Elizabeth (Beth) Whitman is broadly interested in the foraging ecology and habitat use of sea turtles. She studies the top-down and bottom-up factors that affect green turtle (Chelonia mydas) distributions in coastal Caribbean habitats including food availability, food quality, and risk of predation by sharks. She’s especially interested in green turtle foraging behavior in the face of a Caribbean invasion by the non-native seagrass Halophila stipulacea. Beth and her collaborators are also studying how ecological memory, shaped by an extreme hurricane disturbance, informs the response of coastal ecosystems to multiple stressors at population, community, and ecosystem levels. Her research group works closely with nonprofit and governmental organizations in The Bahamas, Dominican Republic, Mexico, and Florida to conduct research and share scientific knowledge with local communities to inspire future generations of marine scientists and conservationists.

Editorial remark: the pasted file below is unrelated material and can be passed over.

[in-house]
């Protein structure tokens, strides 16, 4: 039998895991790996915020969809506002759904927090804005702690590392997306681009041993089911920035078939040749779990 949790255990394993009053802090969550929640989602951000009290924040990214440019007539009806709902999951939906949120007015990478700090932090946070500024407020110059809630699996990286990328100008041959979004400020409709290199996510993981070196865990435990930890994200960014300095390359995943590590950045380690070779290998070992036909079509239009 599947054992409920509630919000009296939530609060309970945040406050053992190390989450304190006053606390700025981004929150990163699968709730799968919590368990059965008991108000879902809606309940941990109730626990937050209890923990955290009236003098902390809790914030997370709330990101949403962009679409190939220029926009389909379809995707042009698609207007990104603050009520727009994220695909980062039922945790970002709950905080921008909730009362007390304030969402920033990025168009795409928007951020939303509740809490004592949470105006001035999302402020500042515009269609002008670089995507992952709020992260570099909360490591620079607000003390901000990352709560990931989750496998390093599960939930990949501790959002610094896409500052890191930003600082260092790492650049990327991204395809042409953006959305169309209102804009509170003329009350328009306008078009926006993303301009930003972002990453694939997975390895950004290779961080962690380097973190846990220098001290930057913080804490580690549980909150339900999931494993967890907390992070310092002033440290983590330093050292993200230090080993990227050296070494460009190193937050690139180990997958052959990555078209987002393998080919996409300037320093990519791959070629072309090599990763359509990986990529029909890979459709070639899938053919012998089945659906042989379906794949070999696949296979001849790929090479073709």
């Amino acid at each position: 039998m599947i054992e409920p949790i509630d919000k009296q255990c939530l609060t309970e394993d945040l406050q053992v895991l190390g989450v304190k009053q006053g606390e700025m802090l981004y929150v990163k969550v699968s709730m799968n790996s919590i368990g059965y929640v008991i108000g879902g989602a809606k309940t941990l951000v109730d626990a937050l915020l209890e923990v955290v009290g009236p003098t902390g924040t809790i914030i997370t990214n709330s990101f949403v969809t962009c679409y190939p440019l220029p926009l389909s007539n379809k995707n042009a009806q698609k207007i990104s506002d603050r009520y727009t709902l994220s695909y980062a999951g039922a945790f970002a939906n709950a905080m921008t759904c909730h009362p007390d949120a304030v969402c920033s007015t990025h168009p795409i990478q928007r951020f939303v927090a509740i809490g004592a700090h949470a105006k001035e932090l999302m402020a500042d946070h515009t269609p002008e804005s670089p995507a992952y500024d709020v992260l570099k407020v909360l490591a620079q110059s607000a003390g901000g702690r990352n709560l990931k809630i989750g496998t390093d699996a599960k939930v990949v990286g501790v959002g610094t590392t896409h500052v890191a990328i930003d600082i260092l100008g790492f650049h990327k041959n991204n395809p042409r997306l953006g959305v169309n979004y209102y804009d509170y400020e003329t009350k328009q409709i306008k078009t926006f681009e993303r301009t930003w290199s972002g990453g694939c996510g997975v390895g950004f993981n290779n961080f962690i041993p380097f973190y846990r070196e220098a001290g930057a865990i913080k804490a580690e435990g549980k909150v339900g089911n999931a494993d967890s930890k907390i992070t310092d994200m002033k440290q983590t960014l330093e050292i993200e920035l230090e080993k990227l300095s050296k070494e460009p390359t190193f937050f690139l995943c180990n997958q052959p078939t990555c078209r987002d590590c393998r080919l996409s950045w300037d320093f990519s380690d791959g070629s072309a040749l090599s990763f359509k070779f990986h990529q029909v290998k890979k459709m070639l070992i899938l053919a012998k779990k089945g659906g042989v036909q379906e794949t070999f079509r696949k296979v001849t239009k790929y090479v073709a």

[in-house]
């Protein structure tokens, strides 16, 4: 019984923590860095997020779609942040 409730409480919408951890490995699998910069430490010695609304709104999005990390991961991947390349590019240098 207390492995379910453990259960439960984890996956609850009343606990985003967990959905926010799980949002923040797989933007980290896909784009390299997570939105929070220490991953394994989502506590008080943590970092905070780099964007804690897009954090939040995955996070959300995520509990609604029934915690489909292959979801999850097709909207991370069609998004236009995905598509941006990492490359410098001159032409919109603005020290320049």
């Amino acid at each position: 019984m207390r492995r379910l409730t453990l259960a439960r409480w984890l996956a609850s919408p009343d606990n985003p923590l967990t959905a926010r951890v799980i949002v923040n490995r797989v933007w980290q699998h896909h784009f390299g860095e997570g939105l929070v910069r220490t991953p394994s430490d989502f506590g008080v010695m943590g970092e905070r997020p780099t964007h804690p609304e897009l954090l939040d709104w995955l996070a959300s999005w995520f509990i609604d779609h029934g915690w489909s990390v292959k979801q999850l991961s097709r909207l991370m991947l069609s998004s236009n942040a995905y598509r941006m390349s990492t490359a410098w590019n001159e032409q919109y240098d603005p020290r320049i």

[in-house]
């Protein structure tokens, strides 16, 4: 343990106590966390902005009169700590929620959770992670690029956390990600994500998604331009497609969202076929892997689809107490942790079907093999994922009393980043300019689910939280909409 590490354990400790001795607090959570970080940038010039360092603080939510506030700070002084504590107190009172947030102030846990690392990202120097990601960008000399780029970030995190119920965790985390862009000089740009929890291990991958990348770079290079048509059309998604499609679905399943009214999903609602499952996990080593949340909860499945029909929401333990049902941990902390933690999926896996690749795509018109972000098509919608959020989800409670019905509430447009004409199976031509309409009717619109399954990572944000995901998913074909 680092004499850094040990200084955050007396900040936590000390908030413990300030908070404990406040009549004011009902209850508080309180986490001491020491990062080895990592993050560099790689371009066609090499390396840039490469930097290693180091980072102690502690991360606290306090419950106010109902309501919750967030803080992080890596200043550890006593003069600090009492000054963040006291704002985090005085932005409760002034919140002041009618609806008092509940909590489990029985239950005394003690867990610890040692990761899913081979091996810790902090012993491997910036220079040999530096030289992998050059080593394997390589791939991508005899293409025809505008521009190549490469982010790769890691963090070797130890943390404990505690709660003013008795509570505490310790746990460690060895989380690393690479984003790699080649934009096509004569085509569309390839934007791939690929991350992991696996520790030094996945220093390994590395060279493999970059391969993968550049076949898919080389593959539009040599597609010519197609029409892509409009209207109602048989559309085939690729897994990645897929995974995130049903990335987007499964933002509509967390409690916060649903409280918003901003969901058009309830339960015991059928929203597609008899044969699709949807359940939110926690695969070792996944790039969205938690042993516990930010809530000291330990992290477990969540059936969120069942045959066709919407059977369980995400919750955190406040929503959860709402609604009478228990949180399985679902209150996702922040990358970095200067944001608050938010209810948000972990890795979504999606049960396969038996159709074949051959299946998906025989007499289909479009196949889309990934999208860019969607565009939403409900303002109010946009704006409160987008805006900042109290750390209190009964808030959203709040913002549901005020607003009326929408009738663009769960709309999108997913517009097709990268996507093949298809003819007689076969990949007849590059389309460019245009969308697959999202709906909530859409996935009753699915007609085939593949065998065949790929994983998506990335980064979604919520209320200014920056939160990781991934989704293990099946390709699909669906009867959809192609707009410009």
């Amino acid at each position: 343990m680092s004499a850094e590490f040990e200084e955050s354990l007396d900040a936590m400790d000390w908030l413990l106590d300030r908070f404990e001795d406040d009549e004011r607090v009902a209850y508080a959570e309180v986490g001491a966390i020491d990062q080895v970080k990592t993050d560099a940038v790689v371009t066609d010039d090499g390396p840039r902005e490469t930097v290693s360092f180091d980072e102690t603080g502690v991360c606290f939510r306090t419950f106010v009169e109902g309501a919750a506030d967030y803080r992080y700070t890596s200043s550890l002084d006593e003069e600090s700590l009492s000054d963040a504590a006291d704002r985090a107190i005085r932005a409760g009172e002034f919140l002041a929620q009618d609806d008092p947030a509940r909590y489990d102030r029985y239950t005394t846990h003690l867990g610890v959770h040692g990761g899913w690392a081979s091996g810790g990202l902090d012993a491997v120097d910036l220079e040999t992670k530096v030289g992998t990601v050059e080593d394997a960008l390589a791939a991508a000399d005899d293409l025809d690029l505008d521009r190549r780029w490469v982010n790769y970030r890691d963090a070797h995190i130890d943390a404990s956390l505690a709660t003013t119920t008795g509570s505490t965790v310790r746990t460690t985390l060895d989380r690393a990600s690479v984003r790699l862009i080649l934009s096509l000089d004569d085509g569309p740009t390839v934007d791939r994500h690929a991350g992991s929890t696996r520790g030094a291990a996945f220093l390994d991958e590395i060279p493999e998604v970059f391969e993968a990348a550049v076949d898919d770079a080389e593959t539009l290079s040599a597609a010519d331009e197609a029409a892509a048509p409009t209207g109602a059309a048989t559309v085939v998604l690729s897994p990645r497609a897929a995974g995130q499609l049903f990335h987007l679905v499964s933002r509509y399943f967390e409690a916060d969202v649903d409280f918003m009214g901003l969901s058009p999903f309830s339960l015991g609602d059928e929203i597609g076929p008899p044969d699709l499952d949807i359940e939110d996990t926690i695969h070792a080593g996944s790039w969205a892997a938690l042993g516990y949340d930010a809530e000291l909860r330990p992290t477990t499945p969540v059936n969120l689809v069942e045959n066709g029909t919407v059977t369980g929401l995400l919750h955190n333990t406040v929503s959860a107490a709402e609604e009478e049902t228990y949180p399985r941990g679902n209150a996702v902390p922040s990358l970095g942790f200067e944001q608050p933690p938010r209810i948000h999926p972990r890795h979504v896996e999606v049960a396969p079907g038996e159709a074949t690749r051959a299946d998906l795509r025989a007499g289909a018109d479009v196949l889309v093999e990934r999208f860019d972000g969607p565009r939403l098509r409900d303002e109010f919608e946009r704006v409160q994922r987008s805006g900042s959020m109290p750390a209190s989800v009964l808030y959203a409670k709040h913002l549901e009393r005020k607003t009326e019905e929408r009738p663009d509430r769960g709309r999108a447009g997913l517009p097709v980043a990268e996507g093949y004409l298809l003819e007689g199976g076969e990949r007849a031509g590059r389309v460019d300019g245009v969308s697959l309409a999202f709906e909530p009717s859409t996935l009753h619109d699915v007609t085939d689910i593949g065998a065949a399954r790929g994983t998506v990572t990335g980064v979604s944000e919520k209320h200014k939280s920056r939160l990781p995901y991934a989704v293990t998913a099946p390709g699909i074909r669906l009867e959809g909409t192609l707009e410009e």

Beth has a passion for teaching and mentoring, and her methods are informed by personal experiences, peer and student feedback, and pedagogical literature. Her goal is to engage, empower, and motivate students throughout their journeys in STEM using guided inquiry-based learning and the flipped classroom model. Her courses are hybrids of short, tailored lectures with a focus on group activities such as problem sets, case studies, roll-playing, or experiential learning that require students to comprehend and apply the information they just received. She uses technology in and outside of the classroom including video lectures, digital modules, and online media to provide multiple opportunities for students to engage with course material.